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Société nouvelle des automobiles Auverland (Panhard geral defense)
société anonyme Edit this on Wikidata
IndustryMilitary automobiles
Defunct8 July 2009 Edit this on Wikidata
HeadquartersSaint-Germain-Laval, France
Key people
Christian Mons
ProductsMilitary vehicles
Number of employees

Auverland (Société nouvelle des automobiles Auverland), now grouped with Panhard, is a French manufacturer of Jeep-like four-wheel-drive and armoured fighting vehicles. It bought Panhard from Peugeot in April 2005, and in a reverse takeover the combined company now uses the better known Panhard name.


Created by Francois Servanin early 1980 in Saint-Germain-Laval (Loire), Auverland began licensed production of the Cournil 4x4 previously constructed in Aurillac (Cantal) beginning in 1984. Licensed production of Cournil was also taken in Portugal under the brand UMM in 1977. In 1986 Auverland presented a redesigned version, still based on the Cournil, called the A3.

Auverland almost disappeared due to diversification into civilian vehicles. In 2001, the new Society of Automotive Auverland (NAAS) was taken over by refocusing on market forces and public services (police, mounted police, firefighters ), but also recognized in competition circuits.

With the production of its small protected vehicle, "PVP", or A4VL for the French Army, has returned Auverland success and the group PSA sold the company SCMPL Panhard Auverland in January 2005.

The Auverland company was 76% owned by the Cohen family, 10% by Christian Mons, 7% by Pierre Dalmas, and 7% by the Servanins. In 2005, the company achieved a turnover of 60 million euros and had a staff of 300 employees (aggregation of entities and SCMPL NAAS).

Since 30 December 2005, the company took the name " Panhard General Defense "and expects a turnover of more than 95 million euros for 2006 and 120 million in 2007. Despite its modest size in relation to key players in the defense industry, it still ranks as Europe's leading armored wheeled vehicles under 10 tons, with the lineup the most robust market.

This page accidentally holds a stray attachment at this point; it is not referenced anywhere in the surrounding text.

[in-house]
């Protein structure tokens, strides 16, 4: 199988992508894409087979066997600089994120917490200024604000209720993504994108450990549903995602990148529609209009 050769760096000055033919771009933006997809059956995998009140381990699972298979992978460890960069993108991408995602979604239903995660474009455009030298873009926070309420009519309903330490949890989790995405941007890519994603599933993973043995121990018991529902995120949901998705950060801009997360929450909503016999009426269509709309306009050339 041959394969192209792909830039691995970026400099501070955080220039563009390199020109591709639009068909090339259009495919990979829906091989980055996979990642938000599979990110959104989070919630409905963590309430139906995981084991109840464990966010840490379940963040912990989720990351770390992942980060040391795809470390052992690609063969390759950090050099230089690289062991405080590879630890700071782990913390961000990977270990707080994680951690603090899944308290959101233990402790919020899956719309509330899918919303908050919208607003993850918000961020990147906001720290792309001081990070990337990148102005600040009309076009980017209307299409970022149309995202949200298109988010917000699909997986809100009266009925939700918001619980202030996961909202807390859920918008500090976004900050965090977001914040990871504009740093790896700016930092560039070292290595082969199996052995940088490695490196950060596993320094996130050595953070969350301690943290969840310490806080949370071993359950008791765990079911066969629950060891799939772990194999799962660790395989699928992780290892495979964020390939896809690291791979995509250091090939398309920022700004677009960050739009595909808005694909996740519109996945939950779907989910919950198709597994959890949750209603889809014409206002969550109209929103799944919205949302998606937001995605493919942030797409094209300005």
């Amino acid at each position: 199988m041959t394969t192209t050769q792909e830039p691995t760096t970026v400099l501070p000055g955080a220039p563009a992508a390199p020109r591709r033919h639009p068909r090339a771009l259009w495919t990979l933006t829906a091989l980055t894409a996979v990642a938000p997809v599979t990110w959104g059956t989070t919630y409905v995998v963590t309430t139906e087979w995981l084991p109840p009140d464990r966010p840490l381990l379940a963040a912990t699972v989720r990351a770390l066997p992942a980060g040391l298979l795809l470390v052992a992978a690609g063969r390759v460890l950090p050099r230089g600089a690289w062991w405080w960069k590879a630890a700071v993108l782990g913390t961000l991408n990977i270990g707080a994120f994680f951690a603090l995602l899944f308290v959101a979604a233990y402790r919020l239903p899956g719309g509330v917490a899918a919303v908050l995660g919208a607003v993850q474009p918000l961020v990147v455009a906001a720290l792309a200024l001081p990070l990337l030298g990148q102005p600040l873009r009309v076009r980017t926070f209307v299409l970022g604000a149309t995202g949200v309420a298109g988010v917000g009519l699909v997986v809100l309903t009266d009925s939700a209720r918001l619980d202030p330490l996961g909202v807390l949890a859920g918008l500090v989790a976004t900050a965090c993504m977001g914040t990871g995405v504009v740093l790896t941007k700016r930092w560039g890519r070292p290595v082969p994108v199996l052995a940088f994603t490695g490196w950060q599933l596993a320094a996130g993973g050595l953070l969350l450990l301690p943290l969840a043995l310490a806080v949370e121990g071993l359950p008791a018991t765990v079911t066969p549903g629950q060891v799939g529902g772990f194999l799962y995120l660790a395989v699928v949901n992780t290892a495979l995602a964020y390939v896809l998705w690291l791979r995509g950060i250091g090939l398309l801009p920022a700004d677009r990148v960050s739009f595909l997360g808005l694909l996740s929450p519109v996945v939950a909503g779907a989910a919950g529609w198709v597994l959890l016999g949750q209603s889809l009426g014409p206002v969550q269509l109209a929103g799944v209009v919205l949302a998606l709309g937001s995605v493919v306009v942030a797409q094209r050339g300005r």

In October 2012, Renault Trucks Defense, division of Swedish Volvo Group since 2001, acquired Panhard for 62.5 million euros.[1]


Auverland A3 Front

Foreign production[edit]

Brazilian-built JPX Montez, based on the Auverland A3

The A3 provided the basis for the Brazilian JPX Montez, which was built there from 1992 until production finally stopped in 2002.

Avia 11 version of the A3

The A3 known as the Avia A11, was produced by Czech manufacturer Avia from 1994 till 1996. Avia only produced around 250 cars as the Czech Army declined the use of the A11. Hungarian bus manufacturer Ikarus intended to manufacture the Auverland A3 and A4, fitted with Peugeot petrol (2.0 L, 135 PS) or 1.9-liter diesel and turbodiesel engines.[7] Three cars were test assembled in 2001 and two more bodies were made, before the bankruptcy of Auverland brought a halt to the project.[8]

See also[edit]


  1. ^ Cabirol, Michel (2012). "Défense : Panhard renforce Renault Trucks Défense" [Defense: Panhard reinforces Renault Trucks Defense] (in French). La Tribune.
  2. ^ "Archived copy". Archived from the original on 7 January 2010. Retrieved 2015-11-28.CS1 maint: archived copy as title (link)
  3. ^ "Archived copy". Archived from the original on 20 January 2013. Retrieved 2015-11-28.CS1 maint: archived copy as title (link)
  4. ^ "Archived copy". Archived from the original on 13 May 2013. Retrieved 2015-11-28.CS1 maint: archived copy as title (link)
  5. ^ "Archived copy". Archived from the original on 26 April 2012. Retrieved 2015-11-28.CS1 maint: archived copy as title (link)
  6. ^ "Archived copy". Archived from the original on 29 April 2012. Retrieved 2015-11-28.CS1 maint: archived copy as title (link)
  7. ^ Mazur, Eligiusz, ed. (2002). Katalog Samochody Świata 2003 [World Car Catalogue 2003]. Warsaw, Poland: Print Shops Prego - Polska Sp. z o.o. p. 144. ISSN 1234-8198.
  8. ^ Kengyel, Kristóf (26 December 2014). "Nem minden busz, ami Ikarus" [Not all Ikaruses are buses] (in Hungarian). Archived from the original on 31 March 2016.

External links[edit]